The July inflation rate has provided some support for the view that the SA Reserve Bank will cut the repo rate to 6.25 percent in September, says Capital Economics senior emerging markets economist John Ashbourne. Photo: Bongani Shilubane African News Agency (ANA)
JOHANNESBURG – July's headline inflation rate marked the eighth consecutive month that year-on-year consumer prices were at or below the midpoint of the target range of the South African Reserve Bank (Sarb), providing further motivation for the central bank to cut interest rates next month.

Statistics South Africa said yesterday that inflation in July moderated to 4 percent from 4.5 percent in June, well below the Sarb’s target band of 3 percent to 6 percent.

The stats agency attributed the slowdown in inflation to lower transport prices due to the decline in oil prices in July.

Capital Economics senior emerging markets economist John Ashbourne said July's inflation print had provided some support for the view that policymakers would cut the key repo rate to 6.25 percent in September.

“Most analysts seem to think that the recent weakness of the rand will prompt policymakers to hold their fire. But the Sarb does not tend to react to currency moves, and has cut rates during previous periods of currency weakness,” Ashbourne said.

“With inflation now near the bottom of the target range, we think that there is a brief window for another rate cut. The arguments that justified a rate cut in July are even stronger now; inflation is below the target midpoint and the economy remains very weak.”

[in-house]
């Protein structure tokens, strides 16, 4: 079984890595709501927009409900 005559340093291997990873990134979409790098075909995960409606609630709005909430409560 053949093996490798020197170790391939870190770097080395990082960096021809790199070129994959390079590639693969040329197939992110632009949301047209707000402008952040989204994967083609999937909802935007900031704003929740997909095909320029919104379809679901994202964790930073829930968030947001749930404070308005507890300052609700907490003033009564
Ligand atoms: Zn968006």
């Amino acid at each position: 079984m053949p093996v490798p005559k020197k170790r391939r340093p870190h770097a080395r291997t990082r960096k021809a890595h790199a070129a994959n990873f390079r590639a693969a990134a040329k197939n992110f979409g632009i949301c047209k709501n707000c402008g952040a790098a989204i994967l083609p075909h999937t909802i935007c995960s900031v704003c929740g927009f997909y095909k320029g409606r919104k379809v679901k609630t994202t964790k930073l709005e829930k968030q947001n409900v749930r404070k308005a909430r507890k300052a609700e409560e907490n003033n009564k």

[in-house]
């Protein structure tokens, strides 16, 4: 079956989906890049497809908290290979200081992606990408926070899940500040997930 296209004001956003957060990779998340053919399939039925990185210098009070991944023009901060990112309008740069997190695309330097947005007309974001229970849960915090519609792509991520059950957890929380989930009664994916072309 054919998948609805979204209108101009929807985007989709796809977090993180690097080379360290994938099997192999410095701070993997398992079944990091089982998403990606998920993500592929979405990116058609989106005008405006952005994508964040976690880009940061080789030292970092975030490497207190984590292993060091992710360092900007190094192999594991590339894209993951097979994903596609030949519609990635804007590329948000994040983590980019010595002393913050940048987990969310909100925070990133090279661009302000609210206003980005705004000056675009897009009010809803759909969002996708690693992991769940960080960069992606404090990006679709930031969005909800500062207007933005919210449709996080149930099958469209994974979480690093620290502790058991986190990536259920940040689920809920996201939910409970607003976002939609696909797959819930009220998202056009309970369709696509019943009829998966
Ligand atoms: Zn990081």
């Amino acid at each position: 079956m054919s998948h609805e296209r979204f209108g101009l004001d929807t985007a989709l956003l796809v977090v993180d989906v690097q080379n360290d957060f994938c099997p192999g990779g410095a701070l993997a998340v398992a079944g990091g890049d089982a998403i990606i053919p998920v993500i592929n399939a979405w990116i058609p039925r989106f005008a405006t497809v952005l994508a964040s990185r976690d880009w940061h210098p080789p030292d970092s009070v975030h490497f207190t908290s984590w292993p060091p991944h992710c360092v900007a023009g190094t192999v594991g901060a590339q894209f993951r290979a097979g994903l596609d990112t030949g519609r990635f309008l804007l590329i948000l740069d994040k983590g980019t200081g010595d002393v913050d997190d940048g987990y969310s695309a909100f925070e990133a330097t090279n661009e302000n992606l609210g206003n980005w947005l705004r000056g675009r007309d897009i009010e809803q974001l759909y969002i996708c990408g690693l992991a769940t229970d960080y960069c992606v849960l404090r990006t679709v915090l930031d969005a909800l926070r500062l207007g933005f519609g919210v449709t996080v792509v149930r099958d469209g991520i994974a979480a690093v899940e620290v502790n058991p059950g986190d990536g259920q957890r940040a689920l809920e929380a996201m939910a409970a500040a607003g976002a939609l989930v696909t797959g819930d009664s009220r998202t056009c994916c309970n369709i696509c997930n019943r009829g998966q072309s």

The rand strengthened following the release of the inflation print and was bid at R15.2378 against the dollar by 5pm, against R15.33 on Tuesday.

The local unit was, however, significantly weaker from the R13.90 against the dollar it was bid at at the most recent Monetary Policy Committee meeting in July.

Investec economist Kamilla Kaplan said inflation had softended across most advanced and emerging market economies, as the oil price has receded from recent highs and growth in final demand has weakened.

“This has allowed for more accommodative monetary policy with central banks in most countries cutting interest rates,” Kaplan said.

“However, the Sarb is likely to retain a cautious policy stance in view of the recent rand depreciation and persistent vulnerability of a sovereign credit rating downgrade.”

The Sarb cut the benchmark repo rate from 6.75 percent to 6.5 percent in a move that was largely seen as a boost to sluggish demand in the economy that plunged 3.2 percent in the first quarter and has not grown above 2 percent since 2013. It was the first time since March last year that the central bank cut interest rates.

The Sarb’s Quarterly Projection Model is for headline inflation to average 4.4 percent this year.

Lukman Otunuga, a senior research analyst at FXTM, said the latest consumer prices were good news for the Sarb and the economy.

“Repeated signs of inflation moderating during the third and fourth quarter of 2019 should present the Sarb an opportunity to re-join the global easing bandwagon, ultimately stimulating domestic consumption and economic growth,” Otunuga said.

“While the exact timing of the next Sarb rate cut remains uncertain due to the pending rating decision by Moody’s in November, it now remains a matter of when rather than if.”

South Africa’s financial markets are jittery over fears that Moody’s will downgrade the country’s credit rating to junk soon after it warned that the government’s growing debt and financial support for embattled state-owned entities, particularly Eskom, was credit negative.

Moody’s is the only major rating agency that still has the country's sovereign debt above junk. The agency is expected to release its next review in November.

BUSINESS REPORT